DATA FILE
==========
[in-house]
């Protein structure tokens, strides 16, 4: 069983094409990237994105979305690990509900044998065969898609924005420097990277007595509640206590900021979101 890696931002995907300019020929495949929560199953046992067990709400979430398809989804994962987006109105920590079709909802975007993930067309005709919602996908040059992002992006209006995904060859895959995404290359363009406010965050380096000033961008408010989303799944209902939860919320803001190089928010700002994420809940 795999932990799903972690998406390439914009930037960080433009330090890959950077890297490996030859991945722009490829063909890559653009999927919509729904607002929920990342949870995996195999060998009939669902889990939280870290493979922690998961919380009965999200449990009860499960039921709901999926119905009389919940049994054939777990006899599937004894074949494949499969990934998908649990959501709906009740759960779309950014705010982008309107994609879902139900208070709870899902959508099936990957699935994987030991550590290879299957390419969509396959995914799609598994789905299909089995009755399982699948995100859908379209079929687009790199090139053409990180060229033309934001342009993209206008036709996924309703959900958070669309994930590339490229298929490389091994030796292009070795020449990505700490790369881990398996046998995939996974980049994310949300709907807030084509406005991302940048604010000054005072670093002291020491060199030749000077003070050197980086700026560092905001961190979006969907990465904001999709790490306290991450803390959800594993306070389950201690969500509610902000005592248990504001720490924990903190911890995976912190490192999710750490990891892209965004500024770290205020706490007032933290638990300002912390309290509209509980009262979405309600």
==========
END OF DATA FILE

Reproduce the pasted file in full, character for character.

[in-house]
């Protein structure tokens, strides 16, 4: 069983094409990237994105979305690990509900044998065969898609924005420097990277007595509640206590900021979101 890696931002995907300019020929495949929560199953046992067990709400979430398809989804994962987006109105920590079709909802975007993930067309005709919602996908040059992002992006209006995904060859895959995404290359363009406010965050380096000033961008408010989303799944209902939860919320803001190089928010700002994420809940 795999932990799903972690998406390439914009930037960080433009330090890959950077890297490996030859991945722009490829063909890559653009999927919509729904607002929920990342949870995996195999060998009939669902889990939280870290493979922690998961919380009965999200449990009860499960039921709901999926119905009389919940049994054939777990006899599937004894074949494949499969990934998908649990959501709906009740759960779309950014705010982008309107994609879902139900208070709870899902959508099936990957699935994987030991550590290879299957390419969509396959995914799609598994789905299909089995009755399982699948995100859908379209079929687009790199090139053409990180060229033309934001342009993209206008036709996924309703959900958070669309994930590339490229298929490389091994030796292009070795020449990505700490790369881990398996046998995939996974980049994310949300709907807030084509406005991302940048604010000054005072670093002291020491060199030749000077003070050197980086700026560092905001961190979006969907990465904001999709790490306290991450803390959800594993306070389950201690969500509610902000005592248990504001720490924990903190911890995976912190490192999710750490990891892209965004500024770290205020706490007032933290638990300002912390309290509209509980009262979405309600």